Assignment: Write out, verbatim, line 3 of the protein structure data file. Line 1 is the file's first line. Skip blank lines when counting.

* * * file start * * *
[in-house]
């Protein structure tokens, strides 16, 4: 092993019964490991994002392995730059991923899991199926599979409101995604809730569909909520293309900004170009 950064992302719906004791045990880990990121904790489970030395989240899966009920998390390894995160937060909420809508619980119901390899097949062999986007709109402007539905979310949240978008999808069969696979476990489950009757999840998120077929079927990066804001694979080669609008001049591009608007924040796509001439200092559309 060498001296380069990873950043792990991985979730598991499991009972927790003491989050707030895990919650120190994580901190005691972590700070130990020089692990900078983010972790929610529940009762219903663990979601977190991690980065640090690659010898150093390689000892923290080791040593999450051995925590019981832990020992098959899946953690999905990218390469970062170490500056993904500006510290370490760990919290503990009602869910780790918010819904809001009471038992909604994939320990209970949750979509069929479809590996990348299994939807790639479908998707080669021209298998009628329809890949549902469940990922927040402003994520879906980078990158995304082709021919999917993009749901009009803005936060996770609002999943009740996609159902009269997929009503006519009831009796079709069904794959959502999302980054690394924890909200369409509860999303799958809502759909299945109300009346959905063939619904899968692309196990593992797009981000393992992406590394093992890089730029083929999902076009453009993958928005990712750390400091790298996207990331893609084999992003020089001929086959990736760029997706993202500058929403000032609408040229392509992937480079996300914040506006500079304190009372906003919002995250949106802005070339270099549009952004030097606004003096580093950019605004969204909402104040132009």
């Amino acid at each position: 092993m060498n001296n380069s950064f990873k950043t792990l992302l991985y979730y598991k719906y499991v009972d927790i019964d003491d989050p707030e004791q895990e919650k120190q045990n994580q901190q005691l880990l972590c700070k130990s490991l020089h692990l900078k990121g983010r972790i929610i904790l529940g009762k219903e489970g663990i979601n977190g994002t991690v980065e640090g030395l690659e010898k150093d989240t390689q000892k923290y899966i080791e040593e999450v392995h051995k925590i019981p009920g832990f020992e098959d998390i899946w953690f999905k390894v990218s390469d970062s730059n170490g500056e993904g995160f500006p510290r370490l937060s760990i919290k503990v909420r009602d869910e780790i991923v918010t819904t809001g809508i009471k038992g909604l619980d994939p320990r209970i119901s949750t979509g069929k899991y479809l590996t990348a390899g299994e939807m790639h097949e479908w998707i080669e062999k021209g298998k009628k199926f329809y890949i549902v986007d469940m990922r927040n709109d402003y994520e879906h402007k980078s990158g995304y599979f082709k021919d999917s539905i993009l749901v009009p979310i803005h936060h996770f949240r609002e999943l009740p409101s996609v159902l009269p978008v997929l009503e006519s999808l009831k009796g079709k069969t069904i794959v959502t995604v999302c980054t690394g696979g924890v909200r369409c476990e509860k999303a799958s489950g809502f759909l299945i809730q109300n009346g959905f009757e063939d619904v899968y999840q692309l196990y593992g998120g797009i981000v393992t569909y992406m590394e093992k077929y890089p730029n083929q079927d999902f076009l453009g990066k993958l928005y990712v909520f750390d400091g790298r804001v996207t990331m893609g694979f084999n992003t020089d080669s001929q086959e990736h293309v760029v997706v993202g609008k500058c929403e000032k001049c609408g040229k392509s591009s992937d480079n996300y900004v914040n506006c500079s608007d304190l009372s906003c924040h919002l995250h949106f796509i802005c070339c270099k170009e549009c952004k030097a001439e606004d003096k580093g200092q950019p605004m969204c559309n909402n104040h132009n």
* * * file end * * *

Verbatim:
């Amino acid at each position: 092993m060498n001296n380069s950064f990873k950043t792990l992302l991985y979730y598991k719906y499991v009972d927790i019964d003491d989050p707030e004791q895990e919650k120190q045990n994580q901190q005691l880990l972590c700070k130990s490991l020089h692990l900078k990121g983010r972790i929610i904790l529940g009762k219903e489970g663990i979601n977190g994002t991690v980065e640090g030395l690659e010898k150093d989240t390689q000892k923290y899966i080791e040593e999450v392995h051995k925590i019981p009920g832990f020992e098959d998390i899946w953690f999905k390894v990218s390469d970062s730059n170490g500056e993904g995160f500006p510290r370490l937060s760990i919290k503990v909420r009602d869910e780790i991923v918010t819904t809001g809508i009471k038992g909604l619980d994939p320990r209970i119901s949750t979509g069929k899991y479809l590996t990348a390899g299994e939807m790639h097949e479908w998707i080669e062999k021209g298998k009628k199926f329809y890949i549902v986007d469940m990922r927040n709109d402003y994520e879906h402007k980078s990158g995304y599979f082709k021919d999917s539905i993009l749901v009009p979310i803005h936060h996770f949240r609002e999943l009740p409101s996609v159902l009269p978008v997929l009503e006519s999808l009831k009796g079709k069969t069904i794959v959502t995604v999302c980054t690394g696979g924890v909200r369409c476990e509860k999303a799958s489950g809502f759909l299945i809730q109300n009346g959905f009757e063939d619904v899968y999840q692309l196990y593992g998120g797009i981000v393992t569909y992406m590394e093992k077929y890089p730029n083929q079927d999902f076009l453009g990066k993958l928005y990712v909520f750390d400091g790298r804001v996207t990331m893609g694979f084999n992003t020089d080669s001929q086959e990736h293309v760029v997706v993202g609008k500058c929403e000032k001049c609408g040229k392509s591009s992937d480079n996300y900004v914040n506006c500079s608007d304190l009372s906003c924040h919002l995250h949106f796509i802005c070339c270099k170009e549009c952004k030097a001439e606004d003096k580093g200092q950019p605004m969204c559309n909402n104040h132009n």